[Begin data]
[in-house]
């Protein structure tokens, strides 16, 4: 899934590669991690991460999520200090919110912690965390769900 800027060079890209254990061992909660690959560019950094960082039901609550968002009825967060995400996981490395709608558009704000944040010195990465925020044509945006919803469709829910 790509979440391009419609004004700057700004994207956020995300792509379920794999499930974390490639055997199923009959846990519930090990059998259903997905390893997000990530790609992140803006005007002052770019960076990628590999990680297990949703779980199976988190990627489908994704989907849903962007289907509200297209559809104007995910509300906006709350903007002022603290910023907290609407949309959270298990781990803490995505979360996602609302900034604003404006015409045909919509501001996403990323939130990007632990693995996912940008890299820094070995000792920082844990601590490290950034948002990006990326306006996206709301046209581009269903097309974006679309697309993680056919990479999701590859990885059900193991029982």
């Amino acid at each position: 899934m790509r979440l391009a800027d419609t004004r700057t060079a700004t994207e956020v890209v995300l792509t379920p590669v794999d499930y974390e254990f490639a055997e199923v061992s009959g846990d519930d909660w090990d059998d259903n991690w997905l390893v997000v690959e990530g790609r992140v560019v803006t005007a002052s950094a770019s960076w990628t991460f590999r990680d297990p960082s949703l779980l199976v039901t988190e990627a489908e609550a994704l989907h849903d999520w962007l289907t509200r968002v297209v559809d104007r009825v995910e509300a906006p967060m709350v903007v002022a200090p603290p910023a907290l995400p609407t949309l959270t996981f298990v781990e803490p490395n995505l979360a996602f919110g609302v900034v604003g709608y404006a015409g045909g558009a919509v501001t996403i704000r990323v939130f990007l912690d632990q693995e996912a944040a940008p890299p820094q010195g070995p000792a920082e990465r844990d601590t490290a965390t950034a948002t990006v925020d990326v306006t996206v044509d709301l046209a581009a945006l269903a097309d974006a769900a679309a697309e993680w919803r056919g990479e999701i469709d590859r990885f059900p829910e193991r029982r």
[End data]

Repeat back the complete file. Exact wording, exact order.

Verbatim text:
[in-house]
């Protein structure tokens, strides 16, 4: 899934590669991690991460999520200090919110912690965390769900 800027060079890209254990061992909660690959560019950094960082039901609550968002009825967060995400996981490395709608558009704000944040010195990465925020044509945006919803469709829910 790509979440391009419609004004700057700004994207956020995300792509379920794999499930974390490639055997199923009959846990519930090990059998259903997905390893997000990530790609992140803006005007002052770019960076990628590999990680297990949703779980199976988190990627489908994704989907849903962007289907509200297209559809104007995910509300906006709350903007002022603290910023907290609407949309959270298990781990803490995505979360996602609302900034604003404006015409045909919509501001996403990323939130990007632990693995996912940008890299820094070995000792920082844990601590490290950034948002990006990326306006996206709301046209581009269903097309974006679309697309993680056919990479999701590859990885059900193991029982």
């Amino acid at each position: 899934m790509r979440l391009a800027d419609t004004r700057t060079a700004t994207e956020v890209v995300l792509t379920p590669v794999d499930y974390e254990f490639a055997e199923v061992s009959g846990d519930d909660w090990d059998d259903n991690w997905l390893v997000v690959e990530g790609r992140v560019v803006t005007a002052s950094a770019s960076w990628t991460f590999r990680d297990p960082s949703l779980l199976v039901t988190e990627a489908e609550a994704l989907h849903d999520w962007l289907t509200r968002v297209v559809d104007r009825v995910e509300a906006p967060m709350v903007v002022a200090p603290p910023a907290l995400p609407t949309l959270t996981f298990v781990e803490p490395n995505l979360a996602f919110g609302v900034v604003g709608y404006a015409g045909g558009a919509v501001t996403i704000r990323v939130f990007l912690d632990q693995e996912a944040a940008p890299p820094q010195g070995p000792a920082e990465r844990d601590t490290a965390t950034a948002t990006v925020d990326v306006t996206v044509d709301l046209a581009a945006l269903a097309d974006a769900a679309a697309e993680w919803r056919g990479e999701i469709d590859r990885f059900p829910e193991r029982r």